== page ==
The third decade of AIDS — CDC's new HIV Prevention Strategic Plan
CDC outlined the agency's new HIV prevention strategic plan at the press conference, describing the three-part plan to cut annual HIV infections in the United States in half within five years. The strategy includes: mobilization to increase the proportion of infected individuals who know their status; new prevention programs for individuals living with HIV, combined with improved linkages to treatment and care; and highly targeted prevention programs for HIV-negative individuals at greatest risk. The plan expands CDC's existing approach to prevention by reaching the nearly 300,000 Americans who are HIV-positive but do not know it, and linking all of the 800,000 to 900,000 HIV-positive Americans to prevention and care services.
CDC's new HIV prevention strategy builds on the central role the agency has played in the nation's response to AIDS. CDC's surveillance programs have tracked the course of the AIDS epidemic since the first case reports in 1981. The agency, through public health field and laboratory research, the promotion of proven behavioral interventions, and the implementation of targeted prevention programs nationwide, has contributed to significant reductions in sexual and drug-related infections. CDC also led efforts to ensure the safety of the national blood supply, to reduce mother-to-child infections from an estimated 1,000 to 2,000 per year to 300-400 today, and to protect healthcare professionals from infection through universal precautions and post-exposure therapy. All of CDC's accomplishments have been achieved in partnership with state and local organizations.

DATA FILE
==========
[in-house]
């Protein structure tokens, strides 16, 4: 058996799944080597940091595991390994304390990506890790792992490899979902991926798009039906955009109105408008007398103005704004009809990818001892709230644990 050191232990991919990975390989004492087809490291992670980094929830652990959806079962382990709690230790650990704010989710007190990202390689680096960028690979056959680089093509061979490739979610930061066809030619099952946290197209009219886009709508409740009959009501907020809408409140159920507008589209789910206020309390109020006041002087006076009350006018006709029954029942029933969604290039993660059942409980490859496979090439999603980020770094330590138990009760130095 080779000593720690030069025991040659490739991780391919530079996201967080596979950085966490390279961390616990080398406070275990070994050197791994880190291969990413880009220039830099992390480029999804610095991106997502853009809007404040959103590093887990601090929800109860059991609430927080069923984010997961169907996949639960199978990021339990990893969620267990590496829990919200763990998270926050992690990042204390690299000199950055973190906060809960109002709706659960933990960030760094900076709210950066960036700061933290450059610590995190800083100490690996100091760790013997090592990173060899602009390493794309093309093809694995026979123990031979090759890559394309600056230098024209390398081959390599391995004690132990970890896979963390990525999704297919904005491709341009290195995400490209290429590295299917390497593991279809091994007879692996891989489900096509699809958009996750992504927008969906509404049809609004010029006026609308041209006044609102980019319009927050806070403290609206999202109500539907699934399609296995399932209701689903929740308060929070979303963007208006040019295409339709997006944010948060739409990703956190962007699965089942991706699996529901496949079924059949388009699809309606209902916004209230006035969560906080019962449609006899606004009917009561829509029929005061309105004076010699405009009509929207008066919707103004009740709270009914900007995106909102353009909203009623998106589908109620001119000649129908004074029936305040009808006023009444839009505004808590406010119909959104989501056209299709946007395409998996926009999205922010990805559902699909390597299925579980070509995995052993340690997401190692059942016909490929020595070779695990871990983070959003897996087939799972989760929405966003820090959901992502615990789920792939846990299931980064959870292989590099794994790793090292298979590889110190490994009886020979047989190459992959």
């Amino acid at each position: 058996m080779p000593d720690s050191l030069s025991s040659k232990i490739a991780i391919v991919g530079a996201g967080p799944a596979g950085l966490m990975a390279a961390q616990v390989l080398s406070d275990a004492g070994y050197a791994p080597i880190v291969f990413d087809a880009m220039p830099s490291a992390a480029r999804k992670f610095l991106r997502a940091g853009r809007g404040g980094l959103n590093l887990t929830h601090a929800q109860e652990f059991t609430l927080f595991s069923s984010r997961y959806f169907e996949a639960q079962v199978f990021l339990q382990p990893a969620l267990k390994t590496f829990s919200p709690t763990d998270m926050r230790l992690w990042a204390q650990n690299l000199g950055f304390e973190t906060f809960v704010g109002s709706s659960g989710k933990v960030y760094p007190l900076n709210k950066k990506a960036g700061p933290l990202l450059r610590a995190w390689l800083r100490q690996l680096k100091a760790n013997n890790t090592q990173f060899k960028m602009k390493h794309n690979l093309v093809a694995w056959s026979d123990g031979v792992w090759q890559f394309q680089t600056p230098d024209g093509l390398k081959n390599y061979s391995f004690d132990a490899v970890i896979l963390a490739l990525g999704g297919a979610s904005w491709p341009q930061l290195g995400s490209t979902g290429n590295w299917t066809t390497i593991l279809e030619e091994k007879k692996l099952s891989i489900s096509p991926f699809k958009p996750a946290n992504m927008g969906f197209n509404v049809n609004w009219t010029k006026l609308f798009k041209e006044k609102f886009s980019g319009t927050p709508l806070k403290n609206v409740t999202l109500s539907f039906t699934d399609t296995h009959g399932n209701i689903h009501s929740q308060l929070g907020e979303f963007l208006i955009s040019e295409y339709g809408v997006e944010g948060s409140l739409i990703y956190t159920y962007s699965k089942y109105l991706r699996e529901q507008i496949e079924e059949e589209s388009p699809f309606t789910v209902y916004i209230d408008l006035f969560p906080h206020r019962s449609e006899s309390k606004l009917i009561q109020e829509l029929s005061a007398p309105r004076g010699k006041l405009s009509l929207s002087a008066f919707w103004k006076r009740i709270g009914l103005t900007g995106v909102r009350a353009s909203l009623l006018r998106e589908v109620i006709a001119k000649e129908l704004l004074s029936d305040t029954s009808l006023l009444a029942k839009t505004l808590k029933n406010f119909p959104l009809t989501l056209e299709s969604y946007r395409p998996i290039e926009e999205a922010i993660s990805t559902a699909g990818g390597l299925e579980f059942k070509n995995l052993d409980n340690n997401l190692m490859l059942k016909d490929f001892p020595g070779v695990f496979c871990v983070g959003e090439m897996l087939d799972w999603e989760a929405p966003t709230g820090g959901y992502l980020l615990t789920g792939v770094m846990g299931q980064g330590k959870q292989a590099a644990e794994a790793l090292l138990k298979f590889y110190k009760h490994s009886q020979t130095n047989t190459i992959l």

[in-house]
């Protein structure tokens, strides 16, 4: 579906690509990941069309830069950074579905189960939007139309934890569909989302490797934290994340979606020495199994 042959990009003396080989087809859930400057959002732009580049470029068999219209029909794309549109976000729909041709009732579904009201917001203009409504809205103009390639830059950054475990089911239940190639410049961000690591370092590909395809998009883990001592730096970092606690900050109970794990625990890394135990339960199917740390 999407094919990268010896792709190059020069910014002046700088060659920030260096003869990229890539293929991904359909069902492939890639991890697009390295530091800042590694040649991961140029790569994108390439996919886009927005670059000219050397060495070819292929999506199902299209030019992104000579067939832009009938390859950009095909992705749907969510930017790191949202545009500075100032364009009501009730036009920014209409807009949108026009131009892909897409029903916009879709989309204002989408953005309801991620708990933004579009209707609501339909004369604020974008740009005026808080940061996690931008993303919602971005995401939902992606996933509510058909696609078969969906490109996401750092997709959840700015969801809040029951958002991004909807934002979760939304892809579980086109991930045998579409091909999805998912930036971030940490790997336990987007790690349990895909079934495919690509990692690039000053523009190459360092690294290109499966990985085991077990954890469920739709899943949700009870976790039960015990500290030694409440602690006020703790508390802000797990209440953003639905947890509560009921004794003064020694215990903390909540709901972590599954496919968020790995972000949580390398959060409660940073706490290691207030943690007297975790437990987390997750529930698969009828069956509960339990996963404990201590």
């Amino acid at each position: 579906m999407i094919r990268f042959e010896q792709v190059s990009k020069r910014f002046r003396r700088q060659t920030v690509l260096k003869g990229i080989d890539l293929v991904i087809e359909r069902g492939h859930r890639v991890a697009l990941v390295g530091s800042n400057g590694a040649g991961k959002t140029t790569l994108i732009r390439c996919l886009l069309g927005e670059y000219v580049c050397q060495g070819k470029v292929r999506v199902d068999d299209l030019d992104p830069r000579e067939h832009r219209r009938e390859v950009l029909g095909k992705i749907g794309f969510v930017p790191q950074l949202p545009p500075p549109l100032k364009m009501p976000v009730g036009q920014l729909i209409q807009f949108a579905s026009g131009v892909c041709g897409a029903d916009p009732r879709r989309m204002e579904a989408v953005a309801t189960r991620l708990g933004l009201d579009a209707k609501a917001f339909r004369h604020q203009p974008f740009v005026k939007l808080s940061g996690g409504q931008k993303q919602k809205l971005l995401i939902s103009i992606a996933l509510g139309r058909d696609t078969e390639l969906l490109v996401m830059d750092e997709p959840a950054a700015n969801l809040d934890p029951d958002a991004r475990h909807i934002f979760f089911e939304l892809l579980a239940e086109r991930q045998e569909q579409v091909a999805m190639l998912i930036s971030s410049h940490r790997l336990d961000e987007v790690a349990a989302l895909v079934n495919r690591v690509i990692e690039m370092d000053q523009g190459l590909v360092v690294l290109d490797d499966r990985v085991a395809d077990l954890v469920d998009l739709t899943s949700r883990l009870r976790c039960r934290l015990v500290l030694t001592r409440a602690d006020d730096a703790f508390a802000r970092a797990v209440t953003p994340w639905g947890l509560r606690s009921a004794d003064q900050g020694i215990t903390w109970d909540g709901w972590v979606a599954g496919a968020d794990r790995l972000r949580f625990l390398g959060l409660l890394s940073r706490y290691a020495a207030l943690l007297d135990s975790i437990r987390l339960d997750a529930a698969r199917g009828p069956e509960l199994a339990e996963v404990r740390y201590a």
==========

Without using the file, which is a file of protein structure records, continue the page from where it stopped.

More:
In a special commentary, Dr. Gayle reviews CDC's contributions throughout 20 years of AIDS and provides perspective on both the U.S. and global epidemics. She offers encouragement that progress against AIDS can be made, while emphasizing the major commitment that is required.
"When AIDS was first identified in 1981, the nation could not have foreseen the enormous toll the disease would have in the coming 20 years," she said at the press conference. "With the subsequent benefit of research, knowledge and experience, we as a nation are now obligated to confront this epidemic more boldly. We owe it to the people reflecting on the epidemic 20 years from now — whose lives will be greatly affected by decisions made today —to invest ourselves in the one known cure for AIDS: not becoming infected in the first place."